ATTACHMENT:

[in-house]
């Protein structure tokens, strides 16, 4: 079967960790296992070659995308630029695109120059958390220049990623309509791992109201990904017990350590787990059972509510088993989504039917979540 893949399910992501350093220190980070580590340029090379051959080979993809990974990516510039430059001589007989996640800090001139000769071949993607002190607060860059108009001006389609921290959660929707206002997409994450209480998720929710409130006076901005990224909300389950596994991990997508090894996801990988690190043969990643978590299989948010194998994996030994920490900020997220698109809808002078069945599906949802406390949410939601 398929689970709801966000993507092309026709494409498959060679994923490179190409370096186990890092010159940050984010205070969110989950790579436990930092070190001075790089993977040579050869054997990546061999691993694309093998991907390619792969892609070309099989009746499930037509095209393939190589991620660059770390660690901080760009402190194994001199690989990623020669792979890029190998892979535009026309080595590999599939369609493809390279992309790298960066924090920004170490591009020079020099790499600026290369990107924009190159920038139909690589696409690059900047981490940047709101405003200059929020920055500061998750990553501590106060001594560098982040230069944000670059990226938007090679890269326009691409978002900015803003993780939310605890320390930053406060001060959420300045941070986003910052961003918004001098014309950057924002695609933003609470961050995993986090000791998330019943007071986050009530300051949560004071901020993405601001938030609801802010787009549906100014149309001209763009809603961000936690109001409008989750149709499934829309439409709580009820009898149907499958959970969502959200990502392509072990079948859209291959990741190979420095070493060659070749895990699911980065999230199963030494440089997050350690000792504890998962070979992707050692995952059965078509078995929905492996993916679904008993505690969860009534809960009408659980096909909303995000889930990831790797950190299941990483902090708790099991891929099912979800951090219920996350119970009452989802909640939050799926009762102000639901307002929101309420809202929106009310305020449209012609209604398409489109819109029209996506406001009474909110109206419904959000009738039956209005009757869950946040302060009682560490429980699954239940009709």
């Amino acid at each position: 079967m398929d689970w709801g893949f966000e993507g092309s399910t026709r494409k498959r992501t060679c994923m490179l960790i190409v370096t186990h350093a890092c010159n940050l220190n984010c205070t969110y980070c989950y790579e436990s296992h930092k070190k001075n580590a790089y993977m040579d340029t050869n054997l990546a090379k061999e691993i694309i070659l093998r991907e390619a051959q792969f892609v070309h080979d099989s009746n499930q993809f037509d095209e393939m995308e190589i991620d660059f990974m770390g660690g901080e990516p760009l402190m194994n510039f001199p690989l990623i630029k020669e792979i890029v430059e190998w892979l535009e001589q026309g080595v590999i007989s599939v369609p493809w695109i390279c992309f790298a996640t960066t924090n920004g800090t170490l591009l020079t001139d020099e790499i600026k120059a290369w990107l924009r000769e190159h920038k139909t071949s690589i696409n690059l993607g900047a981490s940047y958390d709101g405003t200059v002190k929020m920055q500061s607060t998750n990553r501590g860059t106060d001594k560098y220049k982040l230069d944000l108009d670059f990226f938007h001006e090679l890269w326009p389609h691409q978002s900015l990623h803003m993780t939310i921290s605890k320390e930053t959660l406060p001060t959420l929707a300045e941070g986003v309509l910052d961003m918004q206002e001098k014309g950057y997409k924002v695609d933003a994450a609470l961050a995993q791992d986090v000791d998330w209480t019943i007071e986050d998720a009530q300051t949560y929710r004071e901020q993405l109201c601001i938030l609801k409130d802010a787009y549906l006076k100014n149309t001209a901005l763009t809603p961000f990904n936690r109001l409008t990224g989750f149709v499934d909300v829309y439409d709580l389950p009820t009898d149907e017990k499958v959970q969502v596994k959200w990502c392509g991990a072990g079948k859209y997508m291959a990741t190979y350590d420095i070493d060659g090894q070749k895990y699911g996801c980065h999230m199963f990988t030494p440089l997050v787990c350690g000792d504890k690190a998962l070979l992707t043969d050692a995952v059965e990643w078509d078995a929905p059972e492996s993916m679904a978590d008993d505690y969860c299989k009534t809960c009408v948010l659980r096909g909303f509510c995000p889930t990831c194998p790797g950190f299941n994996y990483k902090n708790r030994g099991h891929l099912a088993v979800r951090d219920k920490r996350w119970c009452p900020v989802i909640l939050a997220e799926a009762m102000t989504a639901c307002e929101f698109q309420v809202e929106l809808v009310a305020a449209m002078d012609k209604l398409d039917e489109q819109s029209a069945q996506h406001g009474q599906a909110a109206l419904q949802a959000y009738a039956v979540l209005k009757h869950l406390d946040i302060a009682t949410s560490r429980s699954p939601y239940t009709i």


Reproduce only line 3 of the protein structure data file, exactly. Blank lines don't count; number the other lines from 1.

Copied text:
């Amino acid at each position: 079967m398929d689970w709801g893949f966000e993507g092309s399910t026709r494409k498959r992501t060679c994923m490179l960790i190409v370096t186990h350093a890092c010159n940050l220190n984010c205070t969110y980070c989950y790579e436990s296992h930092k070190k001075n580590a790089y993977m040579d340029t050869n054997l990546a090379k061999e691993i694309i070659l093998r991907e390619a051959q792969f892609v070309h080979d099989s009746n499930q993809f037509d095209e393939m995308e190589i991620d660059f990974m770390g660690g901080e990516p760009l402190m194994n510039f001199p690989l990623i630029k020669e792979i890029v430059e190998w892979l535009e001589q026309g080595v590999i007989s599939v369609p493809w695109i390279c992309f790298a996640t960066t924090n920004g800090t170490l591009l020079t001139d020099e790499i600026k120059a290369w990107l924009r000769e190159h920038k139909t071949s690589i696409n690059l993607g900047a981490s940047y958390d709101g405003t200059v002190k929020m920055q500061s607060t998750n990553r501590g860059t106060d001594k560098y220049k982040l230069d944000l108009d670059f990226f938007h001006e090679l890269w326009p389609h691409q978002s900015l990623h803003m993780t939310i921290s605890k320390e930053t959660l406060p001060t959420l929707a300045e941070g986003v309509l910052d961003m918004q206002e001098k014309g950057y997409k924002v695609d933003a994450a609470l961050a995993q791992d986090v000791d998330w209480t019943i007071e986050d998720a009530q300051t949560y929710r004071e901020q993405l109201c601001i938030l609801k409130d802010a787009y549906l006076k100014n149309t001209a901005l763009t809603p961000f990904n936690r109001l409008t990224g989750f149709v499934d909300v829309y439409d709580l389950p009820t009898d149907e017990k499958v959970q969502v596994k959200w990502c392509g991990a072990g079948k859209y997508m291959a990741t190979y350590d420095i070493d060659g090894q070749k895990y699911g996801c980065h999230m199963f990988t030494p440089l997050v787990c350690g000792d504890k690190a998962l070979l992707t043969d050692a995952v059965e990643w078509d078995a929905p059972e492996s993916m679904a978590d008993d505690y969860c299989k009534t809960c009408v948010l659980r096909g909303f509510c995000p889930t990831c194998p790797g950190f299941n994996y990483k902090n708790r030994g099991h891929l099912a088993v979800r951090d219920k920490r996350w119970c009452p900020v989802i909640l939050a997220e799926a009762m102000t989504a639901c307002e929101f698109q309420v809202e929106l809808v009310a305020a449209m002078d012609k209604l398409d039917e489109q819109s029209a069945q996506h406001g009474q599906a909110a109206l419904q949802a959000y009738a039956v979540l209005k009757h869950l406390d946040i302060a009682t949410s560490r429980s699954p939601y239940t009709i």